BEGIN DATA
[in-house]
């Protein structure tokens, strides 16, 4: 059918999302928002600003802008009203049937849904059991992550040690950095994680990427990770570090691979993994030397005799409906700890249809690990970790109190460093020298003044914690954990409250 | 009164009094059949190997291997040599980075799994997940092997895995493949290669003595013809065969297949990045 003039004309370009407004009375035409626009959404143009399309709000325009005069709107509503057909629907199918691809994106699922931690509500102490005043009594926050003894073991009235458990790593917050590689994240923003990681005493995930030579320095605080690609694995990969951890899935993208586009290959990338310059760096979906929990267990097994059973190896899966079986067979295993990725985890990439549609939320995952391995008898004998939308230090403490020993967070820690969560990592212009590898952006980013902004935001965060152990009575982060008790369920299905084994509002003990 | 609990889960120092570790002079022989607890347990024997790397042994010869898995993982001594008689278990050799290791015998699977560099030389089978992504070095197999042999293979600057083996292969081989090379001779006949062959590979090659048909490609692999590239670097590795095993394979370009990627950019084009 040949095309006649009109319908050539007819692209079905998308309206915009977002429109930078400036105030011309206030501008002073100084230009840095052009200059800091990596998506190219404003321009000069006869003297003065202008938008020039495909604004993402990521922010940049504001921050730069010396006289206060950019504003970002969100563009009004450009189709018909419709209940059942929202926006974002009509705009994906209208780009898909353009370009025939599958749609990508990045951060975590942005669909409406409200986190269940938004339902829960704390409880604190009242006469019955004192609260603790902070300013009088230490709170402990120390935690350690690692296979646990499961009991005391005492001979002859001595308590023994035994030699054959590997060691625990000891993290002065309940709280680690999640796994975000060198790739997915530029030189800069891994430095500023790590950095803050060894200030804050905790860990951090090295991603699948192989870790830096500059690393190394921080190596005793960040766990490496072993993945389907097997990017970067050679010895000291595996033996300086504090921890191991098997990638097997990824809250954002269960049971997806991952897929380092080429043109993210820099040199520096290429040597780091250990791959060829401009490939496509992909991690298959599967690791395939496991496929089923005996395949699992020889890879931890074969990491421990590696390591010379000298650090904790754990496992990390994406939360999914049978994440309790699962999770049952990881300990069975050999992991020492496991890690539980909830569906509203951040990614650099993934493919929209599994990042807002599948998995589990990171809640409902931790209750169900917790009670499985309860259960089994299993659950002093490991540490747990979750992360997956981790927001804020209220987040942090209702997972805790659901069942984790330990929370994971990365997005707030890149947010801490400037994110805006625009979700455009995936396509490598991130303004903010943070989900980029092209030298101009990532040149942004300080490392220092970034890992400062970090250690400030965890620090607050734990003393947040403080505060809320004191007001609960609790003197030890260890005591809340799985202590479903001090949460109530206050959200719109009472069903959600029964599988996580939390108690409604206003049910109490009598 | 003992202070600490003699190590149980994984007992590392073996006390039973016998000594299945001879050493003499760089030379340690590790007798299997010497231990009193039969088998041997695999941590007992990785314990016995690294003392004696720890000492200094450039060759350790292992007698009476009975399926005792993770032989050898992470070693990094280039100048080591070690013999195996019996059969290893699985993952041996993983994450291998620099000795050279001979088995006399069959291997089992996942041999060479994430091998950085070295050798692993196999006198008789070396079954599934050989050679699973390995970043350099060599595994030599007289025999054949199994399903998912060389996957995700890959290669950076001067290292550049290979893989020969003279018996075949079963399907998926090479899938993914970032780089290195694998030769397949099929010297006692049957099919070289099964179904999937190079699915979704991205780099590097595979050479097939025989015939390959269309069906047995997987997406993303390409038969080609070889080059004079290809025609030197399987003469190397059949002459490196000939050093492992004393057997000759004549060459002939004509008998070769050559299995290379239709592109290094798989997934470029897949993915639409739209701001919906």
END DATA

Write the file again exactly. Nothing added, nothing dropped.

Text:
[in-house]
């Protein structure tokens, strides 16, 4: 059918999302928002600003802008009203049937849904059991992550040690950095994680990427990770570090691979993994030397005799409906700890249809690990970790109190460093020298003044914690954990409250 | 009164009094059949190997291997040599980075799994997940092997895995493949290669003595013809065969297949990045 003039004309370009407004009375035409626009959404143009399309709000325009005069709107509503057909629907199918691809994106699922931690509500102490005043009594926050003894073991009235458990790593917050590689994240923003990681005493995930030579320095605080690609694995990969951890899935993208586009290959990338310059760096979906929990267990097994059973190896899966079986067979295993990725985890990439549609939320995952391995008898004998939308230090403490020993967070820690969560990592212009590898952006980013902004935001965060152990009575982060008790369920299905084994509002003990 | 609990889960120092570790002079022989607890347990024997790397042994010869898995993982001594008689278990050799290791015998699977560099030389089978992504070095197999042999293979600057083996292969081989090379001779006949062959590979090659048909490609692999590239670097590795095993394979370009990627950019084009 040949095309006649009109319908050539007819692209079905998308309206915009977002429109930078400036105030011309206030501008002073100084230009840095052009200059800091990596998506190219404003321009000069006869003297003065202008938008020039495909604004993402990521922010940049504001921050730069010396006289206060950019504003970002969100563009009004450009189709018909419709209940059942929202926006974002009509705009994906209208780009898909353009370009025939599958749609990508990045951060975590942005669909409406409200986190269940938004339902829960704390409880604190009242006469019955004192609260603790902070300013009088230490709170402990120390935690350690690692296979646990499961009991005391005492001979002859001595308590023994035994030699054959590997060691625990000891993290002065309940709280680690999640796994975000060198790739997915530029030189800069891994430095500023790590950095803050060894200030804050905790860990951090090295991603699948192989870790830096500059690393190394921080190596005793960040766990490496072993993945389907097997990017970067050679010895000291595996033996300086504090921890191991098997990638097997990824809250954002269960049971997806991952897929380092080429043109993210820099040199520096290429040597780091250990791959060829401009490939496509992909991690298959599967690791395939496991496929089923005996395949699992020889890879931890074969990491421990590696390591010379000298650090904790754990496992990390994406939360999914049978994440309790699962999770049952990881300990069975050999992991020492496991890690539980909830569906509203951040990614650099993934493919929209599994990042807002599948998995589990990171809640409902931790209750169900917790009670499985309860259960089994299993659950002093490991540490747990979750992360997956981790927001804020209220987040942090209702997972805790659901069942984790330990929370994971990365997005707030890149947010801490400037994110805006625009979700455009995936396509490598991130303004903010943070989900980029092209030298101009990532040149942004300080490392220092970034890992400062970090250690400030965890620090607050734990003393947040403080505060809320004191007001609960609790003197030890260890005591809340799985202590479903001090949460109530206050959200719109009472069903959600029964599988996580939390108690409604206003049910109490009598 | 003992202070600490003699190590149980994984007992590392073996006390039973016998000594299945001879050493003499760089030379340690590790007798299997010497231990009193039969088998041997695999941590007992990785314990016995690294003392004696720890000492200094450039060759350790292992007698009476009975399926005792993770032989050898992470070693990094280039100048080591070690013999195996019996059969290893699985993952041996993983994450291998620099000795050279001979088995006399069959291997089992996942041999060479994430091998950085070295050798692993196999006198008789070396079954599934050989050679699973390995970043350099060599595994030599007289025999054949199994399903998912060389996957995700890959290669950076001067290292550049290979893989020969003279018996075949079963399907998926090479899938993914970032780089290195694998030769397949099929010297006692049957099919070289099964179904999937190079699915979704991205780099590097595979050479097939025989015939390959269309069906047995997987997406993303390409038969080609070889080059004079290809025609030197399987003469190397059949002459490196000939050093492992004393057997000759004549060459002939004509008998070769050559299995290379239709592109290094798989997934470029897949993915639409739209701001919906």